The new research from University of Toronto, the scientists examined whether people reacted more strongly to negative or to uncertain feedback.
The team involving Jacob Hirsh and Michael Inzlicht measured the brain activity of the participants as they completed a series of tasks and were given clear positive, clear negative or ambiguous feedback.
They looked at the response of the anterior cingulate cortex, a brain area associated with error-monitoring and conflict-related anxiety.
The analysis showed that individuals with high levels of neuroticism, a personality trait related to negative emotion and anxiety, showed stronger responses in this brain region when they were given uncertain feedback, compared to when they were given unambiguous negative feedback.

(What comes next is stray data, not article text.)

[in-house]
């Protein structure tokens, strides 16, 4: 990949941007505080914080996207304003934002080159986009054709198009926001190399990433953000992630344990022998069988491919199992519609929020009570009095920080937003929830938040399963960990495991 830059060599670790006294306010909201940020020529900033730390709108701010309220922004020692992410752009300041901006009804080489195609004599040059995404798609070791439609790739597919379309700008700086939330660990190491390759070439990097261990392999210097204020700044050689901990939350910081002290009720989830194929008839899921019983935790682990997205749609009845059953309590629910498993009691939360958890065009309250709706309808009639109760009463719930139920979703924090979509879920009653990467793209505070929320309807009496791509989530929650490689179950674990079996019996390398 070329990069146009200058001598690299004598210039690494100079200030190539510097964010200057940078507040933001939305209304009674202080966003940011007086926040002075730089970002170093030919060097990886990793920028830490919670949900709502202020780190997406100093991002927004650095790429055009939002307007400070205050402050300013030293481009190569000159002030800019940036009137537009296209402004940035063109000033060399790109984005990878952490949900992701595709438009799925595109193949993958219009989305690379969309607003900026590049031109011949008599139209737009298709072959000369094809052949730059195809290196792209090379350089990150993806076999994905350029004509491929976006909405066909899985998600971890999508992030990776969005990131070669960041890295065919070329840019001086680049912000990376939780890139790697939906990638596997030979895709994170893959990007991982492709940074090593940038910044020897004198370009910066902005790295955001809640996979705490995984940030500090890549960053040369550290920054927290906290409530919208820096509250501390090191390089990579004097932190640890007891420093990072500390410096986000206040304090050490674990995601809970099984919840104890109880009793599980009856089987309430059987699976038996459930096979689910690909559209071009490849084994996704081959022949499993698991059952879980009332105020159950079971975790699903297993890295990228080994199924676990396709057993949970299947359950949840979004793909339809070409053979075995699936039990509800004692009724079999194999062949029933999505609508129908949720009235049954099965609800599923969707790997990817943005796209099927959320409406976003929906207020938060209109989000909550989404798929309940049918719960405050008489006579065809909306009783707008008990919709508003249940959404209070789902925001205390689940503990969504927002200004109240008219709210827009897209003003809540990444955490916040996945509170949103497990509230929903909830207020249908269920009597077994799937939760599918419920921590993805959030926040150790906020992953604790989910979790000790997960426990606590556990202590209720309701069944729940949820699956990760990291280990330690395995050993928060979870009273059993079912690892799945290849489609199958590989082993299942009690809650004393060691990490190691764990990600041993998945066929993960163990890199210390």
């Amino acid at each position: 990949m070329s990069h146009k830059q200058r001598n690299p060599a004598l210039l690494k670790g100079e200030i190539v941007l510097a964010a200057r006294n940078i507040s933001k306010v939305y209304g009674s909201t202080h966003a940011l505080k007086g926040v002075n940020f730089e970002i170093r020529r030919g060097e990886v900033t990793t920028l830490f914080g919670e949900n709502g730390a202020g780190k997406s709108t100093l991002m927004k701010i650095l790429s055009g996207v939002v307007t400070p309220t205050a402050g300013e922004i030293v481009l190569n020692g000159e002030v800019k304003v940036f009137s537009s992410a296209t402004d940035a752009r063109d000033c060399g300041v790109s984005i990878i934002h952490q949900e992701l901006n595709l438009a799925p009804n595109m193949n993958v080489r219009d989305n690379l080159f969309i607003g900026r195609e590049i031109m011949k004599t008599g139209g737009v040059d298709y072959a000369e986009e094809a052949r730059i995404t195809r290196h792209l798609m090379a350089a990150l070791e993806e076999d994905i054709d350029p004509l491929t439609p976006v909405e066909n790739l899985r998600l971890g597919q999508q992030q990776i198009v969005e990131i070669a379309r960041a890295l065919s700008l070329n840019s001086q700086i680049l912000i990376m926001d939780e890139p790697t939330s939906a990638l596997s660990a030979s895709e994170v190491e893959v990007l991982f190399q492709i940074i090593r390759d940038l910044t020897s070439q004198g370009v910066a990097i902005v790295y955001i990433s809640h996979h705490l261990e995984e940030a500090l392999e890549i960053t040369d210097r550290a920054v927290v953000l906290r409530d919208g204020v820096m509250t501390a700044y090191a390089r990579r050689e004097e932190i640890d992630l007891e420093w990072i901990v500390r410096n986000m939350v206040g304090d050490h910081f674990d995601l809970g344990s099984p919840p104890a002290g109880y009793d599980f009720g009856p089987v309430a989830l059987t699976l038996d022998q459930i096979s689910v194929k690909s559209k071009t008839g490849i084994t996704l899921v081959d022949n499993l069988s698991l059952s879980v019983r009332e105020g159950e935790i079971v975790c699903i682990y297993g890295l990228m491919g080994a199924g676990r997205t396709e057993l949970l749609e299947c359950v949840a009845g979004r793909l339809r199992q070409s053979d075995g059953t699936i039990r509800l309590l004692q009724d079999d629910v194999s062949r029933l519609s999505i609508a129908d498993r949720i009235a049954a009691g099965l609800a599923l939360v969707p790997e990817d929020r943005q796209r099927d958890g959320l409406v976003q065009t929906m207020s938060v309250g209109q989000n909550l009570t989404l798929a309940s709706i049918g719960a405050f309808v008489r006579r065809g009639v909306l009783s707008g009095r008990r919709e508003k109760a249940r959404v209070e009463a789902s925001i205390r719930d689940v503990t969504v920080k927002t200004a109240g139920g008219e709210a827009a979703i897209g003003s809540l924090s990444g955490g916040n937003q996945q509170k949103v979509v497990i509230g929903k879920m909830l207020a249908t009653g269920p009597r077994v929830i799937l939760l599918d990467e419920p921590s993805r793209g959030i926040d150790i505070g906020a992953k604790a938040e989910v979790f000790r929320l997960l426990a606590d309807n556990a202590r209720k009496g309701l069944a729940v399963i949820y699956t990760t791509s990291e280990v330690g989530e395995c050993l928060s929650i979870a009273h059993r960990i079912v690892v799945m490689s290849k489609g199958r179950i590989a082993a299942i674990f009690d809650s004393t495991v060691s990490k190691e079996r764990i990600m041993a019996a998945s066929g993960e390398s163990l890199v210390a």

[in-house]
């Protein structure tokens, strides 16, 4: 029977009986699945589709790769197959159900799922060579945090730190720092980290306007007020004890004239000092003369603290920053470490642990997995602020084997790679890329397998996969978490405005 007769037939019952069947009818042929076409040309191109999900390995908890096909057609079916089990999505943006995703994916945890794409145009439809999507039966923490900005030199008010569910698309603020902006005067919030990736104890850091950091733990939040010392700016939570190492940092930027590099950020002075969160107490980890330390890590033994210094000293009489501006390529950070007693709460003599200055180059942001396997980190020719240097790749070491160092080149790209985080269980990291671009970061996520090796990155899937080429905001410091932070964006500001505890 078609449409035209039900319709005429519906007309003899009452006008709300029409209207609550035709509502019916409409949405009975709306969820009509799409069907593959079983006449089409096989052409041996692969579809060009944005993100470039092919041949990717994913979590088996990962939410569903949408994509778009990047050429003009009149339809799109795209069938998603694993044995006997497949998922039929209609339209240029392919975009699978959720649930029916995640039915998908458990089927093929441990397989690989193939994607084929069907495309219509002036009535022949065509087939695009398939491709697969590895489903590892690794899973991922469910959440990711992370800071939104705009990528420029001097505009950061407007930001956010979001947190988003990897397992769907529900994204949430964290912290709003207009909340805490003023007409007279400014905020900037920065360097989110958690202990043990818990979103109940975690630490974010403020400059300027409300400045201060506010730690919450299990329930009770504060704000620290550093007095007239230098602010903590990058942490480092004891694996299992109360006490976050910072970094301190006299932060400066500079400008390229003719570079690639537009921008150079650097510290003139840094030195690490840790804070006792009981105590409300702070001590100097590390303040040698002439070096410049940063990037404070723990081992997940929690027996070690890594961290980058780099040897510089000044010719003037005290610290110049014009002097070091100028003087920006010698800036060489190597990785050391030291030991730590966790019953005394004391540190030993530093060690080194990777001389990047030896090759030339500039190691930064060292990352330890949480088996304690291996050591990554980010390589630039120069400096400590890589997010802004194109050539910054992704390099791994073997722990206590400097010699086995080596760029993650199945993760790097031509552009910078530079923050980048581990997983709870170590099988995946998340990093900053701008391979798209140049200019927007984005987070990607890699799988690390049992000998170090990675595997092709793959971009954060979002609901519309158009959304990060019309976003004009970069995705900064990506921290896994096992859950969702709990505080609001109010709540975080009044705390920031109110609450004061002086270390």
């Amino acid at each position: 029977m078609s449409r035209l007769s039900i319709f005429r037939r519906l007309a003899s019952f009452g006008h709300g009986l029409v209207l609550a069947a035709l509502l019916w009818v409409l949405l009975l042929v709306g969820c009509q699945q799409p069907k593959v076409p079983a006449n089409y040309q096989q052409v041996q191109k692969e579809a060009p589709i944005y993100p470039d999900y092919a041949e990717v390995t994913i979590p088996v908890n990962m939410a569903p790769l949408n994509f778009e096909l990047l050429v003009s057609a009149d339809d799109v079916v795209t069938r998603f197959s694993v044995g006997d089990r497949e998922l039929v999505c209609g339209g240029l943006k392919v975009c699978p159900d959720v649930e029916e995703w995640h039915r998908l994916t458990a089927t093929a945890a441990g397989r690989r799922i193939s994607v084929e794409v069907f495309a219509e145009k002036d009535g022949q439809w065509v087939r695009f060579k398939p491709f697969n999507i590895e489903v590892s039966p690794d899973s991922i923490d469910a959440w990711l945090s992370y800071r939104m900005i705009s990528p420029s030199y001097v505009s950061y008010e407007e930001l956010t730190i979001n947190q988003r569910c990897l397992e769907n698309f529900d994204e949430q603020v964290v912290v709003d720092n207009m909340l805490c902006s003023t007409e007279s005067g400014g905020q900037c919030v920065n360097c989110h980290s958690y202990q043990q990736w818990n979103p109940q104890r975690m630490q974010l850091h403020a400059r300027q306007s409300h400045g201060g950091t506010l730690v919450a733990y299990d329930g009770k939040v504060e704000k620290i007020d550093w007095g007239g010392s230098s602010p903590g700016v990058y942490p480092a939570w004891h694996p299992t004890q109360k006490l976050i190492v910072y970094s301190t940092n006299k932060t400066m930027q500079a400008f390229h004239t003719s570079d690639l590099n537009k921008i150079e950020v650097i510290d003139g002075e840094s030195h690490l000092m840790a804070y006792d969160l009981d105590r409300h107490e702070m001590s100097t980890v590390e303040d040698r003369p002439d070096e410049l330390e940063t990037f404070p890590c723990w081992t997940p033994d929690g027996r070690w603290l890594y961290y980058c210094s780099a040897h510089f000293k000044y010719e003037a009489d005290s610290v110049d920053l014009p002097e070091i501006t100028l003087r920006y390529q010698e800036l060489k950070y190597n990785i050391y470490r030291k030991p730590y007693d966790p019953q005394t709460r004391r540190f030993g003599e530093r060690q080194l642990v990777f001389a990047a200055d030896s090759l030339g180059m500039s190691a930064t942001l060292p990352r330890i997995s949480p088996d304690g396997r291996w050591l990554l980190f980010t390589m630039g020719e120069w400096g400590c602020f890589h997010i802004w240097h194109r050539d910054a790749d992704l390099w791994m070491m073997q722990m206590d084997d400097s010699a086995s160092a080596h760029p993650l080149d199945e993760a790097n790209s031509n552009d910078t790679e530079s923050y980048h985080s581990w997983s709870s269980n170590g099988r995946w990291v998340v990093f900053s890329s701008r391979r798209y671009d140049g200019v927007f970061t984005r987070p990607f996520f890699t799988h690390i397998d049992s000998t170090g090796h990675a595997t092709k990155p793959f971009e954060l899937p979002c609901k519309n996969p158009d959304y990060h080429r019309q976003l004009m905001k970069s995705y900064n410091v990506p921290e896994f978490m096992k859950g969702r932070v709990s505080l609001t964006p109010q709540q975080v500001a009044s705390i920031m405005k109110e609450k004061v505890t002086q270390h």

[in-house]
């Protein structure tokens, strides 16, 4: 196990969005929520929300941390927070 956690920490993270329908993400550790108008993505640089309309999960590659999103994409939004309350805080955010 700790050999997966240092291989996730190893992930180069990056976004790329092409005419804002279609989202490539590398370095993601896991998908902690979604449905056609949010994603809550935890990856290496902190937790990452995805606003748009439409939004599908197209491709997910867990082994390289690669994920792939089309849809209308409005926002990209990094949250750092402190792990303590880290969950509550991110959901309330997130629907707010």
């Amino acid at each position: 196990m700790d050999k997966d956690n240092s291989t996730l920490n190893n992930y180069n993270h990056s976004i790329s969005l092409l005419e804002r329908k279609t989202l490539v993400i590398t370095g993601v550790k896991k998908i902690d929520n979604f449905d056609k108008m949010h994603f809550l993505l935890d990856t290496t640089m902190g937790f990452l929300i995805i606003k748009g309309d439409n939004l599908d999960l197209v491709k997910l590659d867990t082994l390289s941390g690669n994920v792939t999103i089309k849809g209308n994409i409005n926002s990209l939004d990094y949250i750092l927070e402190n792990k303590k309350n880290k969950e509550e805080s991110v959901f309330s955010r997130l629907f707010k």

"Uncertainty can be very stressful," said Hirsh, a PhD student and lead author on the paper.
"What this study shows is that neurotic individuals are actually more comfortable with clear negative information than they are with uncertainty - even when the outcome of that uncertainty could be positive.
"In other words, people who are high in neuroticism appear to prefer the devil they know over the devil they don't know," they added.
The study is published in Psychological Science.